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1Mby1M Virtual Accelerator Investor Forum: With David Lambert of Right Side Capital Management (Part 6)

Posted on Saturday, May 11th 2019

Sramana Mitra: You gave a very good and interesting answer to a different question. The question that I was trying to ask you is across the deals that you see, what trends have you seen?

David Lambert: The biggest trend is an extension of a trend that we’ve seen the entire time we’ve been investing. That’s an extension of 30-year trend in the software business.

At the earlier stages of product formation when you’re building your product, it’s gotten cheaper and cheaper every year to build that initial product prototype and to get to that stage where you can go to the market to prove whether you can generate revenue or not.

That was probably $25 million in 1984. It’s $5 million in 2004, and $1 million in 2010. When we started investing in 2012, the average company probably had to spend $250,000 to $500,000 to get a product to the point where it could take it to the market and see if they could sell it at all. In 2015, that average cost is below $200,000.

In today’s world, it’s even lower than that. The biggest trend that we see is there’s a lot of startup activity, particularly in the software space. Each year just has more and more revenue without having to raise that much capital. They’re able to sell to customer profiles that you wouldn’t have thought possible to sell to without that much capital.

A year and a half ago, we said, “This is really interesting. We’re now seeing a lot of companies that haven’t raised anything and have a product that’s generating $20,000 revenue a month.” We weren’t seeing companies that had enterprise products.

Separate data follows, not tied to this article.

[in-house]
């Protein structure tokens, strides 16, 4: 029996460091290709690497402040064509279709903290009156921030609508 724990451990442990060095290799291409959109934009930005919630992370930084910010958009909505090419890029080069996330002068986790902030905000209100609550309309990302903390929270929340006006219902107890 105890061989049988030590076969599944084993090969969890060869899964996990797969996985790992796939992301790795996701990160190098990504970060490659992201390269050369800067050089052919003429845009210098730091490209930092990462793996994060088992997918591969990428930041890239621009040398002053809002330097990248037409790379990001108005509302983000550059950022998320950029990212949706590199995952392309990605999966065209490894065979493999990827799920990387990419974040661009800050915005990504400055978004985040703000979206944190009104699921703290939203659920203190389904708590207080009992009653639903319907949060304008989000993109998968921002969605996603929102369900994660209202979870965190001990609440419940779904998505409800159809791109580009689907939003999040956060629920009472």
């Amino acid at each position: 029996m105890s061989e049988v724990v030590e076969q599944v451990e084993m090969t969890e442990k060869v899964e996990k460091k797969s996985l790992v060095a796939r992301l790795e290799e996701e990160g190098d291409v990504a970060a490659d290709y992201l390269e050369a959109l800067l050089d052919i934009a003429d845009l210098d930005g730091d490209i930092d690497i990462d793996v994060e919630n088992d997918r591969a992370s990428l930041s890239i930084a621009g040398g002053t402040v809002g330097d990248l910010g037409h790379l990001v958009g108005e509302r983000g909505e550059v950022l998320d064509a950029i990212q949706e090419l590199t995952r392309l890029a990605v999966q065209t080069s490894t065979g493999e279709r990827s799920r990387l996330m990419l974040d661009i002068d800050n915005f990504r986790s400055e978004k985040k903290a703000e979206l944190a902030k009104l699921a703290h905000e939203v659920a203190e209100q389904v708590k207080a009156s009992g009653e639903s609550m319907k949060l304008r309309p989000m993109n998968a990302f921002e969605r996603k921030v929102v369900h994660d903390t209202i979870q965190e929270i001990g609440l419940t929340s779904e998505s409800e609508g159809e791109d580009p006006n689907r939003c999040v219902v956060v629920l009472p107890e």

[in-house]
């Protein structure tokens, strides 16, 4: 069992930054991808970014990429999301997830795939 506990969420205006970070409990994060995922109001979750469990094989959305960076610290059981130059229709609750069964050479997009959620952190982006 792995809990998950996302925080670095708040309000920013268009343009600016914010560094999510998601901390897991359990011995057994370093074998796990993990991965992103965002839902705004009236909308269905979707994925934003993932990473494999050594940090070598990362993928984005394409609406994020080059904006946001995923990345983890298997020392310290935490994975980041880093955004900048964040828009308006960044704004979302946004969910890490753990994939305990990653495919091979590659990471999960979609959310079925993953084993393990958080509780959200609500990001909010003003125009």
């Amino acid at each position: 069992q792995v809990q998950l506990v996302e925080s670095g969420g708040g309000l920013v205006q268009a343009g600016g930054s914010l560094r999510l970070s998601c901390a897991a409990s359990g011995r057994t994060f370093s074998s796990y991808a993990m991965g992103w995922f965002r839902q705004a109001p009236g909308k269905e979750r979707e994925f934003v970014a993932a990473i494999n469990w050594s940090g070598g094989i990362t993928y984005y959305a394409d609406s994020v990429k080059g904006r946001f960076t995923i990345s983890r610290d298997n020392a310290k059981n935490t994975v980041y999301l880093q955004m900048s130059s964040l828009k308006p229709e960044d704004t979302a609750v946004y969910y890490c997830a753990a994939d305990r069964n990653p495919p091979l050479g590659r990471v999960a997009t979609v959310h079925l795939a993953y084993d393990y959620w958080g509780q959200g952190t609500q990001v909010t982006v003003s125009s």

In the last 12 to 18 months, we’re starting to get a steady trickle of those. These are companies that have raised anywhere from nothing to less than $150,000. They have $5,000 a month products and actually have customers paying them. It would have been unheard of two or three years ago.

Sramana Mitra: I have a slightly different analysis of this trend. It’s not just that it has become cheaper to build these products. It has become cheaper of course. I think it’s because entrepreneurs have become savvier about bootstrapping. I will take some credit for pushing this message heavily. I think people realize that it’s a much better deal to bootstrap first, get to a level of validation including paying customers before going out and beating on VC’s doors.

People are starting to understand that entrepreneurship doesn’t equal financing. You don’t wake up in the morning and go start beating on VC’s doors and expect anything to happen. People are realizing that they have to put in 12 to 18 months, sometimes 36 months, of bootstrapping before they go out to raise financing.

David Lambert: I think that contributes too. At the end of the day, there’s just a lot of factors. Also developer tools are so much more powerful than they were three years ago or 12 years ago. Two developers today can do what it took six to do five years ago.

You just have so many more cloud products, tools, and services that you can leverage as a startup that you may have to pay for at much higher prices. A lot of factors have gone into this.

At the end of the day, there are a lot more companies that have been able to generate capital with relatively little raised. These days, they even generate off of enterprise products with relatively little raised.

Sramana Mitra: That was a fascinating conversation. Thank you for your time.

This segment is part 6 in the series : 1Mby1M Virtual Accelerator Investor Forum: With David Lambert of Right Side Capital Management
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